Penguin Random House have published 17 new children’s authors, all aged 12 or under, with the help of the Hackney social enterprise Ministry of Stories.
The works of pint-sized prose include The Lonely Teacup Head (written by Bartu, aged 10), 12-year-old Berkay’s fried chicken-focused The Wing Annihilator, and ruminations on more weighty subjects, as in 10-year-old Erencan’s story of step-parents and belonging, The Turn Around.
Copies of the full colour picture books will be given to local school libraries and Shoreditch Library, as well as to the authors themselves.
Participants got involved through attending the Ministry’s regular creative workshops, held behind a ‘secret door’ in their sister shop, Hoxton Street Monster Supplies.
They were encouraged to write for ages even younger than themselves, a decision explained by Ministry of Stories’ co-director Lucy McNab: “They are much closer in age to picture book readers, far closer than adults are.
“We found that the project gave the young writers a lot of empathy for the little ones.”
The kids were paired up with volunteer illustrators, such as Swiss-born Hackney artist Vera Howard (illustrator of Helin’s anti-bullying tale Isla the Nerd), who were then tasked with providing the right visuals for their words, concepts and flight of fancy.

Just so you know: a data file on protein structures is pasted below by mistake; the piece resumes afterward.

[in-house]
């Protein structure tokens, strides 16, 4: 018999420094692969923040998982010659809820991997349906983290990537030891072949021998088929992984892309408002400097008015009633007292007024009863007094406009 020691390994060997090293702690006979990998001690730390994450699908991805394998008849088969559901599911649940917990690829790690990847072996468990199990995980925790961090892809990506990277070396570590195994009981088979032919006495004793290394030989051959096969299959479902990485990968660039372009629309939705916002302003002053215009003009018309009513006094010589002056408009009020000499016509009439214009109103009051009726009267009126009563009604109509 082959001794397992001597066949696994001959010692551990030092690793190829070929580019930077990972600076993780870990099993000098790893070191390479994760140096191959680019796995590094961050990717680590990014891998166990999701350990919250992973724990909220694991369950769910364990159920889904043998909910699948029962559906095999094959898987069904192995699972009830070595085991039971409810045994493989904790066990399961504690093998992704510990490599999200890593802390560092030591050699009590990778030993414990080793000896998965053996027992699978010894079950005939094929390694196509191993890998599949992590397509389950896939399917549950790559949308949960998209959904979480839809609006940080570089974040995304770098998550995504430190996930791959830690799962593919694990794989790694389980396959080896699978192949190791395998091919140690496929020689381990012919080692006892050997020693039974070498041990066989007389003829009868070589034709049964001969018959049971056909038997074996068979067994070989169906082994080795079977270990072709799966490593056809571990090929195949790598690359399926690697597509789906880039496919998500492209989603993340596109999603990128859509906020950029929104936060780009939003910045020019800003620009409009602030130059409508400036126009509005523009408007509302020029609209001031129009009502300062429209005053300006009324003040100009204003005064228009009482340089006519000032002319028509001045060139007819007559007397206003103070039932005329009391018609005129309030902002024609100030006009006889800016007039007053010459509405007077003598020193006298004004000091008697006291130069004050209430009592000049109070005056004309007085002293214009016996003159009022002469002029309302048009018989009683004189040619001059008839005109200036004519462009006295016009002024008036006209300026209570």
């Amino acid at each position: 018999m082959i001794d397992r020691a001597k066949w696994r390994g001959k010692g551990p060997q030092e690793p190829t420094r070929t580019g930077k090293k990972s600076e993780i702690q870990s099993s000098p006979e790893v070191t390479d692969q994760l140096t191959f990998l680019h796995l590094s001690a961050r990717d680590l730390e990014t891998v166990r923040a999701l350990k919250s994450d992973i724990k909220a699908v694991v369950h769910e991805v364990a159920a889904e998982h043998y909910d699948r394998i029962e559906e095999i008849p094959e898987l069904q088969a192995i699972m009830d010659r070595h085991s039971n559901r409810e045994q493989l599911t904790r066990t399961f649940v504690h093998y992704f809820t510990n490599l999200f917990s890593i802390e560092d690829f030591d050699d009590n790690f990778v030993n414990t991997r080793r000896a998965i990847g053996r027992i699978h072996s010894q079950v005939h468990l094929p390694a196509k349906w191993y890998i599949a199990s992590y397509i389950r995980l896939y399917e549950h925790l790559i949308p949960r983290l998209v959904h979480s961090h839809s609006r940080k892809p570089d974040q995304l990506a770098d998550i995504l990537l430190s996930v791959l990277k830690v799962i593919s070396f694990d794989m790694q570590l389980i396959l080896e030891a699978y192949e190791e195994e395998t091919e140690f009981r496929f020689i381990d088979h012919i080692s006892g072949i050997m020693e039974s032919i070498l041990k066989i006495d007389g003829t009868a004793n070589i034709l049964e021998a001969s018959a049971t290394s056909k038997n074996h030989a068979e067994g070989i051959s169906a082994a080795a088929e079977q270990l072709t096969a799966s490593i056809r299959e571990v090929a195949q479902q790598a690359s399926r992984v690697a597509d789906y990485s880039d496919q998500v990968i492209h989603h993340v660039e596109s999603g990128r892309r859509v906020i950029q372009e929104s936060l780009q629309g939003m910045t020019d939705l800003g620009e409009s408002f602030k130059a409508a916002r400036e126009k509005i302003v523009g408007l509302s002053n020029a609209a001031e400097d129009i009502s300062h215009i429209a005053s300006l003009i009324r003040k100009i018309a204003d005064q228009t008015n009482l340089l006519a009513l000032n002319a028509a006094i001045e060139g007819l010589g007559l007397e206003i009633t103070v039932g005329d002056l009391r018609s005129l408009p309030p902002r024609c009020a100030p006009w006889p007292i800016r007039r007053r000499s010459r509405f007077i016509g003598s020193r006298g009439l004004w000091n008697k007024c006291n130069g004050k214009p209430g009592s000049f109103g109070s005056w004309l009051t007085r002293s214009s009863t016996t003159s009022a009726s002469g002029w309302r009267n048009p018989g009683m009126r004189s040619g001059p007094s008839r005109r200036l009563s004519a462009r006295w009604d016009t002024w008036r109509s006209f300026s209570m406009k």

Howard told the Citizen that working with child authors was a blessing, not just because of their sheer excitement (“Helin kept saying “no-one’s going to believe I’m doing this!”) but also “because they are not limited in their imagination.
“It was great to draw to a story that doesn’t necessarily make total sense to me, but it makes sense to them, and they explain it to you. I learnt a lot!”
Ministry of Stories was co-founded in 2010 by novelist Nick Hornby, with the aim of closing the ‘creativity gap’ for economically and socially disadvantaged young people aged 8 to 18.
The books come midway through a three year partnership between the global publishing house and the Ministry, as part of the former’s desire to show ‘Creative Responsibility’.
Danae, 9-year-old author of The Royal Giraffe, gave a summary of what it all meant to her:
“The best thing about writing this book was I got my own turn to be an author and be me. Working with an illustrator felt like being a real author – it makes me feel happy that people notice my book.”
All of the books are available to read in full on the Penguin website.